This ICSID case19 with a claim amount of USD 3.8 billion was very similar to Cementownia case. Turkey challenged the tribunal's jurisdiction, denying Europe Cement's investor status and Europe Cement could not prove its ownership over the shares. In the award of August 2009, the tribunal dismissed the case in its entirety due to lack of jurisdiction.20

(d) Alaplı Elektrik B.V.

In this ICSID case21 with a claim amount over USD 100 million, the Dutch company Alaplı had claims arising from an electricity generation concession agreement against Turkey under the ECT and the Bilateral Investment Treaty between the Netherlands and Turkey. The power plant, subject to the concession agreement, was never constructed. The tribunal rendered an award in July 2012. After the award, Alaplı applied for an annulment of the award. The annulment proceeding is still pending.

V. Concluding Remarks

As Turkey is a developing country and a natural bridge between energy-rich eastern countries and energy-demanding western countries, there will be many more energy investments in Turkey. Although the parties mostly conclude agreement(s) (i.e. bilateral investment treaties, intergovernmental agreements, and host-government agreements) for each energy project, issues that are not stipulated under these agreements will be governed by the ECT, as the ECT is part of Turkish legislation.


The ECT was signed on 17 December 1994 in Lisbon and entered into force on 16 April 1998.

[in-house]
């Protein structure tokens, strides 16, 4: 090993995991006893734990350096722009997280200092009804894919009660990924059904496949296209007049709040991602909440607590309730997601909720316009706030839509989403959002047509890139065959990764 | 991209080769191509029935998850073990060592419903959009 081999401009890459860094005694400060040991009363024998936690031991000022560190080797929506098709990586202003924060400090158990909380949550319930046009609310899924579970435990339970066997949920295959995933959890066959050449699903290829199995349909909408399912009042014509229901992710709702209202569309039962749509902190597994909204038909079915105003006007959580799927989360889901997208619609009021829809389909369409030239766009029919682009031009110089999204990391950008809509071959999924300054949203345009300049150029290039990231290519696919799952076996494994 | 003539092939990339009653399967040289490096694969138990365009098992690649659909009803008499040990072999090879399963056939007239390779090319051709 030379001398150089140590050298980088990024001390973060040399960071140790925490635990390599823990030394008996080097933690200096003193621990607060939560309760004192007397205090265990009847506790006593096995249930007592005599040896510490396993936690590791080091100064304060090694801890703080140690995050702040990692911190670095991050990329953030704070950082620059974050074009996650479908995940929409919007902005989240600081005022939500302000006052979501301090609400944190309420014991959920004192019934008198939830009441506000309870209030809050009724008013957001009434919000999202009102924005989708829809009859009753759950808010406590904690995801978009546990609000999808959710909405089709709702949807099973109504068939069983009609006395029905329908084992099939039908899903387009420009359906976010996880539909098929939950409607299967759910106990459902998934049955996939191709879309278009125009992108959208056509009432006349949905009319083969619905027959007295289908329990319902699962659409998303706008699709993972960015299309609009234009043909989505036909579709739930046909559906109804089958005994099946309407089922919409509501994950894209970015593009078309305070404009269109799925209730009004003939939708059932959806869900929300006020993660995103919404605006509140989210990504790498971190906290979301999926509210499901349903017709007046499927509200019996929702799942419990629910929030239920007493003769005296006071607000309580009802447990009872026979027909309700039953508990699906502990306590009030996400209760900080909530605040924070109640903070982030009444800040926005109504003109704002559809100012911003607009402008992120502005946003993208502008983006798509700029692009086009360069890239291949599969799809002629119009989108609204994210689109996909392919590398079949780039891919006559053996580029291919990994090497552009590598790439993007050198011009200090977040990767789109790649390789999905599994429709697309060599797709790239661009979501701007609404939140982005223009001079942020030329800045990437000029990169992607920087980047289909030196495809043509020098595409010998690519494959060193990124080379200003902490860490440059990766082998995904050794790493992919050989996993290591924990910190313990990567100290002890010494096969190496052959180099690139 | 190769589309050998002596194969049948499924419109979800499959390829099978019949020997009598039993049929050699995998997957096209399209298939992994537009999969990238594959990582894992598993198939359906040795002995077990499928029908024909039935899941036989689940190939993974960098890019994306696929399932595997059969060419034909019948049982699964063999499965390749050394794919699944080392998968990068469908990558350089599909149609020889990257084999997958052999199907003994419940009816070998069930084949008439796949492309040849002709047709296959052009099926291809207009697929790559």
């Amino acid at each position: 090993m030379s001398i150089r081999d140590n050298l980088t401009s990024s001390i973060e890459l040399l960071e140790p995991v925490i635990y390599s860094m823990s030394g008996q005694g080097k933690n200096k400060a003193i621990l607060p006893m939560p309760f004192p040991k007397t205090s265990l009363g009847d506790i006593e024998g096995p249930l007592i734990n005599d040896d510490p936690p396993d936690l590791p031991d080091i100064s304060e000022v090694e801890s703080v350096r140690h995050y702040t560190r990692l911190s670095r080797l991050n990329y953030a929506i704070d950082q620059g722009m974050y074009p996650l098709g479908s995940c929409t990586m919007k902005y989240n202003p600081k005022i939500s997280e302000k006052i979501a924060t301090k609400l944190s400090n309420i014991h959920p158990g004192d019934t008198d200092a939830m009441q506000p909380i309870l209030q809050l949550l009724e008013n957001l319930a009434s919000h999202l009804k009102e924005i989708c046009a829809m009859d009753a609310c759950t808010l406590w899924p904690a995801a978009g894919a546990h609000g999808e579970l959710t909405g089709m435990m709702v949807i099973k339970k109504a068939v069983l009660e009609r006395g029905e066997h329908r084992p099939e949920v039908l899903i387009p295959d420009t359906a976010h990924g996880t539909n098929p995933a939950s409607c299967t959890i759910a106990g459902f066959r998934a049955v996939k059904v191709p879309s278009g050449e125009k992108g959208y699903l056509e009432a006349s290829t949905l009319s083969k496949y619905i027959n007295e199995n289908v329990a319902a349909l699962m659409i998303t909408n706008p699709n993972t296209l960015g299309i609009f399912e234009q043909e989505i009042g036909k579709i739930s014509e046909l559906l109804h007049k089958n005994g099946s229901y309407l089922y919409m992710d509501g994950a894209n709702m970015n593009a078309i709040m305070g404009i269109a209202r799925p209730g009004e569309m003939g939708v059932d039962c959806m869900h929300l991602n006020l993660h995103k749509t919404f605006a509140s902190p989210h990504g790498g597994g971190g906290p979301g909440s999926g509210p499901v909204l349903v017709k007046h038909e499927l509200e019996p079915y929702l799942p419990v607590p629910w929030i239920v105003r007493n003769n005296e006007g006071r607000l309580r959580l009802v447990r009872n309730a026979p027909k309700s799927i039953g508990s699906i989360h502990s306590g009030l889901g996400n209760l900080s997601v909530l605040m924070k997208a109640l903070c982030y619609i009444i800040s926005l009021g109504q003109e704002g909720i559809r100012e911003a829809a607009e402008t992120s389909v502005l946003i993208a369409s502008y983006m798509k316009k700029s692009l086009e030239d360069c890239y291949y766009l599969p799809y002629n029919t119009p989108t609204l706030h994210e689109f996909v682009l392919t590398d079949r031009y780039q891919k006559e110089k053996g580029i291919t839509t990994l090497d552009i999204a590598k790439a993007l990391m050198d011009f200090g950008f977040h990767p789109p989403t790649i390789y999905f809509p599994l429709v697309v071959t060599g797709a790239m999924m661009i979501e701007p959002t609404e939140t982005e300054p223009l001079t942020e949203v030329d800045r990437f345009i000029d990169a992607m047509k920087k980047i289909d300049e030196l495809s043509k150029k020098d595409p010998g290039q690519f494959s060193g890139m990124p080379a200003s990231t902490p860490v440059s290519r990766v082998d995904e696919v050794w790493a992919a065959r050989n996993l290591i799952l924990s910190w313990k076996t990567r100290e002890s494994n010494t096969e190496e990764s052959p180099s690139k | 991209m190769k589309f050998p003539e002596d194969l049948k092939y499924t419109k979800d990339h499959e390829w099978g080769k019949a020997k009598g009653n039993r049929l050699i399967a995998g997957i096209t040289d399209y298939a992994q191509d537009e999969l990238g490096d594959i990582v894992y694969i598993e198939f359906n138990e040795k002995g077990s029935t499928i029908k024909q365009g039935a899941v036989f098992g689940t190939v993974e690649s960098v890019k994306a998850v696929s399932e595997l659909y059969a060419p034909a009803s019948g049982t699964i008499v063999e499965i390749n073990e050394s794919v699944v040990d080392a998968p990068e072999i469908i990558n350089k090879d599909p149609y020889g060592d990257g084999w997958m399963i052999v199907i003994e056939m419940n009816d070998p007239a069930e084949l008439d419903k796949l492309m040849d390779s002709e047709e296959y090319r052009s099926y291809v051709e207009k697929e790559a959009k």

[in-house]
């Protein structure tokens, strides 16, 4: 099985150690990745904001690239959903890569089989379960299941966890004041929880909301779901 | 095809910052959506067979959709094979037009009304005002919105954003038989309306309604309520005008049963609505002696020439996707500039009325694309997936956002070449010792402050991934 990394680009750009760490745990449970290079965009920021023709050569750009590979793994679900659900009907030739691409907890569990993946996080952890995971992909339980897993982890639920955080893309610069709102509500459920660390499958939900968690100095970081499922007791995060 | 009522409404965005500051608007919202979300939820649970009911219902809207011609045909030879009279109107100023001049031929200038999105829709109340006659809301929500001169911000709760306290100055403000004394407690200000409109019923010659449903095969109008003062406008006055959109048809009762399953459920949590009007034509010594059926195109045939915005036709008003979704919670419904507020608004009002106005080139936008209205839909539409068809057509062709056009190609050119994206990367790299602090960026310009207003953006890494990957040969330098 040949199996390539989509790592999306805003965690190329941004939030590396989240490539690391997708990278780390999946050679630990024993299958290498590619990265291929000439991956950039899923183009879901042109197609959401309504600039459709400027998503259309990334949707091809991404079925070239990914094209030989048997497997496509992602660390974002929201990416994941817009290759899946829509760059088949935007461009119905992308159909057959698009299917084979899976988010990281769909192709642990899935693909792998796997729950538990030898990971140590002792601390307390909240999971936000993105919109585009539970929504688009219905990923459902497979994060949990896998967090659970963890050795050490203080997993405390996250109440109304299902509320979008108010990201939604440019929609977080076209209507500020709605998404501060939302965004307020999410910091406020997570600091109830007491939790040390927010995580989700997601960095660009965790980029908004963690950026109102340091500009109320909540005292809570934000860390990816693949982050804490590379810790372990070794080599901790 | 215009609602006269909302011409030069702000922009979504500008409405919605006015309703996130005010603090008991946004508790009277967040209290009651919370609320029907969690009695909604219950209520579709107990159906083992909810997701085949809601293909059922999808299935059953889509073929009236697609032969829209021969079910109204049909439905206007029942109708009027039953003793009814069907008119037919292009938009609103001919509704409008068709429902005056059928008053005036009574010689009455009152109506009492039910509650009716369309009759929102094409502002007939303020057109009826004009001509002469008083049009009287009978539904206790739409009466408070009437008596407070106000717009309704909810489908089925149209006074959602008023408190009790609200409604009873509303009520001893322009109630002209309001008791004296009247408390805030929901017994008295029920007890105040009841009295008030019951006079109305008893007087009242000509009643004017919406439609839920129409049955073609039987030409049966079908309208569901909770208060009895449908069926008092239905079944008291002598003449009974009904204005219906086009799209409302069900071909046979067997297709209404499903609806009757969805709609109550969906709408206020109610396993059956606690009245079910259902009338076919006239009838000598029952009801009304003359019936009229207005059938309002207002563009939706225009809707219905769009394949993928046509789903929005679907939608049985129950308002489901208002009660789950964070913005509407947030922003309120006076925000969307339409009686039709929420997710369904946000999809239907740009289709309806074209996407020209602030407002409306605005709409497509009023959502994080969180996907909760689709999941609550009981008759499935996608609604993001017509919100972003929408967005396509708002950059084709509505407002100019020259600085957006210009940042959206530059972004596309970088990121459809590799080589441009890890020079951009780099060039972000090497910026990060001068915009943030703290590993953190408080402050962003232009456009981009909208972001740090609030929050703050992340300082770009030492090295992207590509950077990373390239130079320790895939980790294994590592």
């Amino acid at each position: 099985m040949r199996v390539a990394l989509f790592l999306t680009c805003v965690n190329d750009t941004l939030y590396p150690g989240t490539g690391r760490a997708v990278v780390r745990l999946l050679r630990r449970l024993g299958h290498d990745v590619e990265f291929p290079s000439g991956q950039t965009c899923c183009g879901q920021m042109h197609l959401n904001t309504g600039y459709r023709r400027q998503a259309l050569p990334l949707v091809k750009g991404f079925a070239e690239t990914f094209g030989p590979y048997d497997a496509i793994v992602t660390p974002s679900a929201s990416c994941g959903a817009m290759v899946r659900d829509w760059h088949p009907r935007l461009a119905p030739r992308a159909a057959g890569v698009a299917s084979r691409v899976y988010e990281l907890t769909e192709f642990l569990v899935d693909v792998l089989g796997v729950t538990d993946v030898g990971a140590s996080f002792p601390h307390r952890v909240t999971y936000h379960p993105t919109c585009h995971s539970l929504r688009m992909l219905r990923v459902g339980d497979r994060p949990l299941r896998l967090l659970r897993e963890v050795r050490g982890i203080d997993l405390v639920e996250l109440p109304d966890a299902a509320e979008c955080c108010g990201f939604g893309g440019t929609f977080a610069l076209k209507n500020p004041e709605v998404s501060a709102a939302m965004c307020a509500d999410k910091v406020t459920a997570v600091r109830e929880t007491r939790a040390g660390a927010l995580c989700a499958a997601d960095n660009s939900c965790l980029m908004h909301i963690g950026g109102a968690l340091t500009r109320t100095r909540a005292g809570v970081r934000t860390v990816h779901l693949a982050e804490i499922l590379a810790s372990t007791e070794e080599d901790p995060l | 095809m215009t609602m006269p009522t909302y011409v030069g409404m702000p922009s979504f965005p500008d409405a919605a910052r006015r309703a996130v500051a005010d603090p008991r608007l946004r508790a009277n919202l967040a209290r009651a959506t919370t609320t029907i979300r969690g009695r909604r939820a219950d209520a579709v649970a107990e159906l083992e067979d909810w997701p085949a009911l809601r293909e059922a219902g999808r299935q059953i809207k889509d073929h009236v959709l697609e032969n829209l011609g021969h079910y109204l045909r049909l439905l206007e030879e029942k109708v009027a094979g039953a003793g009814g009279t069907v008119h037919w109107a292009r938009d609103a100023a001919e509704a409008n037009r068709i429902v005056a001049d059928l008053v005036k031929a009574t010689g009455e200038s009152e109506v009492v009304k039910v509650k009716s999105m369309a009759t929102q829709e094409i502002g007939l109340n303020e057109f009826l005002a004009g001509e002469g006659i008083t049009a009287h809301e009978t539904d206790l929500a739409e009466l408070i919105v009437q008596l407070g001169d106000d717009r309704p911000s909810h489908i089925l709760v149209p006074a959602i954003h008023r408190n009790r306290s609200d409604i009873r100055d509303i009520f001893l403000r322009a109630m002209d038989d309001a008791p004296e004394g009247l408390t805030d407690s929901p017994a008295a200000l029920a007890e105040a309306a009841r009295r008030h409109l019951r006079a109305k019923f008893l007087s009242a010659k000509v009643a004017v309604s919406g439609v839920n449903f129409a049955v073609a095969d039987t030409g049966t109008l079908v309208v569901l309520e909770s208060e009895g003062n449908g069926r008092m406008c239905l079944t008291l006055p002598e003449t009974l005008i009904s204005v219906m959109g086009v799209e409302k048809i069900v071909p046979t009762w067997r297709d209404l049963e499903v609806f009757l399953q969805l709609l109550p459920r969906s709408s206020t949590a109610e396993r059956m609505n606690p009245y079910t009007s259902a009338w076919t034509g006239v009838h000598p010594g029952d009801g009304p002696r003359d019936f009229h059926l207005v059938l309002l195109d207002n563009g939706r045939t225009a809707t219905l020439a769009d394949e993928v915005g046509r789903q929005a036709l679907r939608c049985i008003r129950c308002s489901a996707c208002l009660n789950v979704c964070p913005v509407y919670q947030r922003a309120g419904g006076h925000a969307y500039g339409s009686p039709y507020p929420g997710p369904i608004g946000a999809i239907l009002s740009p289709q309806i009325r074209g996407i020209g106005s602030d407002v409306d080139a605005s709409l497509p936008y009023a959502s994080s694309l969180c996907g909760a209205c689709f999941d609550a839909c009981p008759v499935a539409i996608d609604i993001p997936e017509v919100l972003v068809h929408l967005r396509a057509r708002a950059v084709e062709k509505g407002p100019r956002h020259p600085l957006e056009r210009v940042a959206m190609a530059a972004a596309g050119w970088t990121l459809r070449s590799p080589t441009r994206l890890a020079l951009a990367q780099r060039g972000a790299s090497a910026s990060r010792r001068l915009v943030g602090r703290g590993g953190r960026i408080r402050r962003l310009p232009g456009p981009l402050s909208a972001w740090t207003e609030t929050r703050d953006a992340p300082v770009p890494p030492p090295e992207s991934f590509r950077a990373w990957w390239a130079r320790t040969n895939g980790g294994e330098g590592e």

2 Turkey signed the ECT on 17 December 1994 and ratified it on 6 February 2000.

3 Australia, Belarus, Iceland and Norway have not yet ratified the ECT.

4http://www.encharter.org/fileadmin/user_upload/Publications/ECT_Guide_ENG.pdf: The Energy Charter Treaty: A Reader's Guide, p. 51.

5 e.g. trade disputes, transit disputes, competition disputes, environmental disputes and investment disputes.

6 Article 26/2 of the ECT.

7 ICSID, established under the ICSID Convention signed at Washington on 18 March 1965 is an autonomous international institution, which has close relations with the World Bank.

8https://icsid.worldbank.org/ICSID/StaticFiles/facility/partA-article.htm : Rules Governing the Additional Facility for the Administration of Proceedings by the Secretariat of the International Centre for Settlement of Investment Disputes(Additional Facility Rules).

9 There are 26 states (including Turkey) listed in Annex ID of the ECT.

10 There are four states listed in Annex IA of the ECT.

11 Article 26/6 of the ECT.

12 Article 26/8 of the ECT.

13 http://www.encharter.org/index.php?id=269 : Energy Charter, Dispute Resolution.

14 "Each Contracting Party reserves the right to deny the advantages of this Part to: [...] a legal entity if citizens or nationals of a third state own or control such entity and if that entity has no substantial business activities in the Area of the Contracting Party in which it is organized; [...]"

15 ICSID Case No. ARB/06/8, registered on 19 April 2006.

16 http://www.encharter.org/fileadmin/user_upload/Investor-State_Disputes/Award_-_Libananco_vs_Turkey.pdf : ICSID, Washington D.C., ICSID Case No. ICSID Case NO. ARB/06/8, AWARD.

© Kolcuoğlu Demirkan Attorneys at Law, 2014

The content of this article is intended to provide a general guide to the subject matter. Specialist advice should be sought about your specific circumstances.

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Authors
Gürhan Aydın
Burak Eryiğit